A Feeling of Drowning- ‘Burnout’ Syndrome


Everybody feels stressed – it’s a part of life. Whether it’s about deadlines, work, illness or more, stress can become incredibly overwhelming.

If you are not able to take a step back and gain back some of that strength, the circumstances of stress can be stronger than you expect.


Burnout or ‘professional burnout’, is a state of mental, physical, and emotional exhaustion. This is commonly caused by overwhelming work overload and/or dissatisfaction.

In 2018, in the 11th revision of the International Statistical Classification of Diseases and Related Health Problems (ICD-11), the World Health Organisation made an effort to reduce the stigma around ‘burnout’ syndrome by redefining its definition.

What was previously considered a stress syndrome, has been revised to be an occupational phenomenon.

The WHO updated the definition of burnout to be a “syndrome conceptualised as resulting from chronic workplace stress that has not been successfully managed”.

Alas, this revision is set to enter into force in January 2022. This might seem far into the future, nonetheless, it is still relieving knowing that this debilitating disorder is FINALLY being recognised and spoken about, following years of neglect.

This comes at an appropriate time as the burnout statistics only seem to be increasing whilst the COVID-19 pandemic continues. Months after the beginning of the pandemic, the percentage of employees reporting burnout symptoms increased by almost 20%, to 69%, from early May to July.

Despite these concerning figures, 59% of employees also reported taking less time off with 42% not having a holiday in mind.

Now that we’ve understood the importance and prevalence of this syndrome lets talk about what are some causes for burnout, how to recognise it, prevent it and fight it…


You might now be able to guess that the main trigger for burnout is, indeed, work environment and working conditions.

But why is it that some employees are more likely to develop this syndrome than others?

This heavily revolves around personal characteristics, as well as level of charge, autonomy, work relationships, lack of experience/training, and more.

A stressful work environment can lead to chronic stress which will later cause exhaustion.

So, how would you know if you have burnout?


According to the ICD-11, common symptoms of burnout include:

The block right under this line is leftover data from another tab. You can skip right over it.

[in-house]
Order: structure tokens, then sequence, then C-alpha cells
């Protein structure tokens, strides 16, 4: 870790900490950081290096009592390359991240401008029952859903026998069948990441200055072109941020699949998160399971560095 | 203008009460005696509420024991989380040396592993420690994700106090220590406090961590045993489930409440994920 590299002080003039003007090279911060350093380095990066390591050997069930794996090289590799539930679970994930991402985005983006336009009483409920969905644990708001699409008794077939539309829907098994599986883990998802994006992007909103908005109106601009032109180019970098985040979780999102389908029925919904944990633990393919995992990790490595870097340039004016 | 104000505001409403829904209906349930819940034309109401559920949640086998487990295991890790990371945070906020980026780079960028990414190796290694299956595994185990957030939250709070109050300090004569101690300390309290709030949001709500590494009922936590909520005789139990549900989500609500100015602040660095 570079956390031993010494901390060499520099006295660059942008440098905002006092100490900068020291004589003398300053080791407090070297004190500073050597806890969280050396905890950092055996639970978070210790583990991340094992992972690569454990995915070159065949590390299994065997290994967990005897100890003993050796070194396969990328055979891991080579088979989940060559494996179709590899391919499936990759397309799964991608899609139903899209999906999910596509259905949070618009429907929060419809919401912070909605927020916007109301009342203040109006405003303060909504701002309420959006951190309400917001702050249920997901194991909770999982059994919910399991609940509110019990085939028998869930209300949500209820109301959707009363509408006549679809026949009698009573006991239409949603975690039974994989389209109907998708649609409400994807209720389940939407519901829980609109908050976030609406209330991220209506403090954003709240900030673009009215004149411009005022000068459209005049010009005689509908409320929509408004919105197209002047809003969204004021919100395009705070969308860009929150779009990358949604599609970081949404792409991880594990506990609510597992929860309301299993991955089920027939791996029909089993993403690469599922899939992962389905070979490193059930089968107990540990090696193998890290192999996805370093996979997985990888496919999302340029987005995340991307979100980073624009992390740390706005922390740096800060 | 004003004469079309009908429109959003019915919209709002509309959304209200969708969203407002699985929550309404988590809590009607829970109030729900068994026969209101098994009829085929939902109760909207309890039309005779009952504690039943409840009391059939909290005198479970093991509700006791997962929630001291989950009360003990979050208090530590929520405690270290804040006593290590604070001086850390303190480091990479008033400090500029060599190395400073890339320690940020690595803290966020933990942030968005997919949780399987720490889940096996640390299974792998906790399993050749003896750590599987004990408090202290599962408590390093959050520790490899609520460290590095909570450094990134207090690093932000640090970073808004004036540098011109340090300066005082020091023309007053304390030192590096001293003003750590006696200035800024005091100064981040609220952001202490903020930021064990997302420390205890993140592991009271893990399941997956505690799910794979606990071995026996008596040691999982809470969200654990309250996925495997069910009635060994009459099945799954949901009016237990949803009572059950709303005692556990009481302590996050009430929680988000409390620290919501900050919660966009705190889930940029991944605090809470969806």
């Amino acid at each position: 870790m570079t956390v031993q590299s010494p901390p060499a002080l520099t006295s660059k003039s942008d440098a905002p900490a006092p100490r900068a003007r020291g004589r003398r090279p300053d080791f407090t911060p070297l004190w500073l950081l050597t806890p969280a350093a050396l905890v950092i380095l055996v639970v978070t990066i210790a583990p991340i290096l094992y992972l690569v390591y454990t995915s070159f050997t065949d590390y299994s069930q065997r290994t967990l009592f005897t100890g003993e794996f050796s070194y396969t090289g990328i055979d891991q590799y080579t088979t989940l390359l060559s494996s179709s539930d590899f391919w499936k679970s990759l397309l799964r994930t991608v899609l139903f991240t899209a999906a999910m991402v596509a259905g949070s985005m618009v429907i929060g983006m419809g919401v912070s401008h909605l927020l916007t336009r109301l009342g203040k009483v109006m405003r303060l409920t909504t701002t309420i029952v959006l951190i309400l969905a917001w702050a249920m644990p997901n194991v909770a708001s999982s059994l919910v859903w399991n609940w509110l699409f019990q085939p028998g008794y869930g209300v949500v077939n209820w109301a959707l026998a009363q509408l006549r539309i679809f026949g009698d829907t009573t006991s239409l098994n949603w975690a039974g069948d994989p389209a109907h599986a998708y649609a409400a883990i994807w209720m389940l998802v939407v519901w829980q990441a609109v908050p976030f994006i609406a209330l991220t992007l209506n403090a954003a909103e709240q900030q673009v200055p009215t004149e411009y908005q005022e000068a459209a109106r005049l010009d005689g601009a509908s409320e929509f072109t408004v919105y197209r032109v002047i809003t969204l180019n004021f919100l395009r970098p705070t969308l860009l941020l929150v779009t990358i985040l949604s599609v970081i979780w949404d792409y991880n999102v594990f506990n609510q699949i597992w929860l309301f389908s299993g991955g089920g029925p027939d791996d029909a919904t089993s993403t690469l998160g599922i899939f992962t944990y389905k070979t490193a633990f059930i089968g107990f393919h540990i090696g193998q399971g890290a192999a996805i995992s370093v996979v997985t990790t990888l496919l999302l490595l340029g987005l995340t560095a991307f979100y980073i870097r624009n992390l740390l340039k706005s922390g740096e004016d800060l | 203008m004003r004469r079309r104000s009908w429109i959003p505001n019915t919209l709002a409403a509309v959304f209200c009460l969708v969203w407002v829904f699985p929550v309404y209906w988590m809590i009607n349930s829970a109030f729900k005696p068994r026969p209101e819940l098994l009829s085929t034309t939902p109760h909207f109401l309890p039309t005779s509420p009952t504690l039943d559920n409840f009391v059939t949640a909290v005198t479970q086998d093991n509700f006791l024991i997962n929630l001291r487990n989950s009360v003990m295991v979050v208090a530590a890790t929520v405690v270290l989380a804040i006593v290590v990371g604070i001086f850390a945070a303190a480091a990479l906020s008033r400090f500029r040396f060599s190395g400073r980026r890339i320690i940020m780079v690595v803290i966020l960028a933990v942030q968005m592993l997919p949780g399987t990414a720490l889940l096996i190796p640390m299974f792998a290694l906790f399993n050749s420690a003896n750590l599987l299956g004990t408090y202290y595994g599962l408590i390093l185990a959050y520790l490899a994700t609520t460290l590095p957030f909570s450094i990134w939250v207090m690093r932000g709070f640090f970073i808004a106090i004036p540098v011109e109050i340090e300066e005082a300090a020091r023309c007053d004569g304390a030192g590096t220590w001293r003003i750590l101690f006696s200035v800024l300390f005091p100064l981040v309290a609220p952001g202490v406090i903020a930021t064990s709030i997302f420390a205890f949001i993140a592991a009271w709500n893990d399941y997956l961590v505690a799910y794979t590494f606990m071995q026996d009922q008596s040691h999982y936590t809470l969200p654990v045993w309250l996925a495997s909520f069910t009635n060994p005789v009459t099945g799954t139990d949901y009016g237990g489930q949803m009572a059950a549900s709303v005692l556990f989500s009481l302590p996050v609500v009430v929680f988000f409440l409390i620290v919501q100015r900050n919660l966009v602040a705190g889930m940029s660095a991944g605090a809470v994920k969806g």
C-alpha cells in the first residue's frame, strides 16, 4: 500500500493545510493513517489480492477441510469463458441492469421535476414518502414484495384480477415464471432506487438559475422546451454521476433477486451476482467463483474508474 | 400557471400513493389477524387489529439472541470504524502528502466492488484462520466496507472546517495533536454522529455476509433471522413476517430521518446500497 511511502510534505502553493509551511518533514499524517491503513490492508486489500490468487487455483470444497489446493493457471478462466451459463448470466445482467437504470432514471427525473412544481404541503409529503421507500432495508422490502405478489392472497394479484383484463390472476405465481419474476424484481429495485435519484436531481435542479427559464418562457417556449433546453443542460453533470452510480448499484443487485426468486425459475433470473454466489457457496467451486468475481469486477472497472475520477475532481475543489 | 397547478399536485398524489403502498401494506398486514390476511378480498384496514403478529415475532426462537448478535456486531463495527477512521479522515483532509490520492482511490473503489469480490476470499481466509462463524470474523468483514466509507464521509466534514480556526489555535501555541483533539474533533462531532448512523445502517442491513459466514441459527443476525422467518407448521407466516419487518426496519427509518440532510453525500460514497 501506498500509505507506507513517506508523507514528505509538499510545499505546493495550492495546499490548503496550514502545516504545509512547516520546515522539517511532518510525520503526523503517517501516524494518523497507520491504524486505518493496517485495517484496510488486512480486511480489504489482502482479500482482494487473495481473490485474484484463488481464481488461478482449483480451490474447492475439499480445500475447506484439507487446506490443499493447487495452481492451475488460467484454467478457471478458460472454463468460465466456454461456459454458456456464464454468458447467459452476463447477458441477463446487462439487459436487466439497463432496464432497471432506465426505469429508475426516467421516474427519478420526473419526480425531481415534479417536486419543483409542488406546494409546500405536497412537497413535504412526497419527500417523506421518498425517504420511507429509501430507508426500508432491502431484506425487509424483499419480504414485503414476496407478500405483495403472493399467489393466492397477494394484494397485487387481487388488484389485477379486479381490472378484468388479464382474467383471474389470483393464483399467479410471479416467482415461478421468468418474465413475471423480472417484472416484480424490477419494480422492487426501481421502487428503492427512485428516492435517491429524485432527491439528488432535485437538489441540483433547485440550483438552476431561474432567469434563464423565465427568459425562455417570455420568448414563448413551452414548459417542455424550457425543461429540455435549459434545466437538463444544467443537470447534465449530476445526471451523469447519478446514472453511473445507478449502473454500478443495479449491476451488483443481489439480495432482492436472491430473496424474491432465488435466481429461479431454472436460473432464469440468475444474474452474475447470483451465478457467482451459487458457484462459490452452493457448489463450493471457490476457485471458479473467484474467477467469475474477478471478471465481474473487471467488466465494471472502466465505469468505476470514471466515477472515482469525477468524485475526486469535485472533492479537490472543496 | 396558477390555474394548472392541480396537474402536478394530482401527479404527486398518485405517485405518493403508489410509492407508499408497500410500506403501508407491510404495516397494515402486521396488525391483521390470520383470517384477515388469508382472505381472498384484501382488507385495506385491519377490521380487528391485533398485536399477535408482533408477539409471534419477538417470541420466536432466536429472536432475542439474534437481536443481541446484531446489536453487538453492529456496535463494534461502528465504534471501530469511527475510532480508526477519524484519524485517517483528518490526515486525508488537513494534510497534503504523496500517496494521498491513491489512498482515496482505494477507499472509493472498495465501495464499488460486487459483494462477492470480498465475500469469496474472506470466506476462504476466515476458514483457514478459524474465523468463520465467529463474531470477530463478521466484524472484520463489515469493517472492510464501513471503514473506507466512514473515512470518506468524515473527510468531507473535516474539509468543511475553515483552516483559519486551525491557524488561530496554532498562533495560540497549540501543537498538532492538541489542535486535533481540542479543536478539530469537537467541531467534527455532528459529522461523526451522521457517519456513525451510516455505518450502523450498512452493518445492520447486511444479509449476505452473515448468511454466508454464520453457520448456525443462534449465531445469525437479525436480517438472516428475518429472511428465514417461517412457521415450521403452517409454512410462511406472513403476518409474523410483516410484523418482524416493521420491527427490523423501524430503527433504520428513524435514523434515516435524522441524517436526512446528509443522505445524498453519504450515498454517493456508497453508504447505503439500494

• Feelings of energy exhaustion
  • Increased mental distance from one’s job or feeling negative towards one’s career
  • Reduced professional productivity

Other common symptoms might include:Whitepaper: The Extent of Workplace Burnout in Modern America - TollFreeForwarding.com

  • Increased irritability
  • Fatigue
  • Anxiety
  • Difficulty concentrating
  • Physical pain, e.g., headaches, muscle aches, dizziness, etc.
  • Lack of energy, exhaustion
  • Insomnia
  • Inhibited communication
  • and many more!

If you have felt weirdly identified by this list, do consider consulting your GP for further guidance. Your well-being matters!

Now, how can we prevent burnout… This varies from person to person, but generally, these techniques have helped employees to prevent burnout:

  • Plan your days – Restructure your day until you find a schedule that fits you and your body’s clock.
  • Set reasonable goals – Be realistic, a common feeling that accompanies burnout is the feeling of hopelessness. Before you get to that stage, make sure you are able to visualise how you will achieve your goals in the timeline that you’ve set yourself.
  • Draw a line – it is essential to differentiate personal life and professional life and know when to stop.
  • Ask for help – If you feel like work is getting the best of you, tell someone. It could be a friend, a family member, or your boss, not only might this be relieving but it will help you recognise that there is a problem!
  • Eating habits matter – Take care of yourself! Food fuels your body, make sure you are giving your body what it needs.
  • Exercise – There are an endless number of studies now reporting the benefits of exercising, not only for your health but also for your mental health. Take that time to make your body feel good.Develop a Battery of Coping Skills | Called to Care | Johns Hopkins Bayview Medical Center in Baltimore, MD


For more coping strategies:

Burn-out an “occupational phenomenon”: International Classification of Diseases. World Health Organization. Available at: https://www.who.int/news/item/28-05-2019-burn-out-an-occupational-phenomenon-international-classification-of-diseases [Accessed April 18, 2021].

Featured Photo Source: Anna Tarazevich, from Pexels

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Edited by Cyrus Rohani-Shukla

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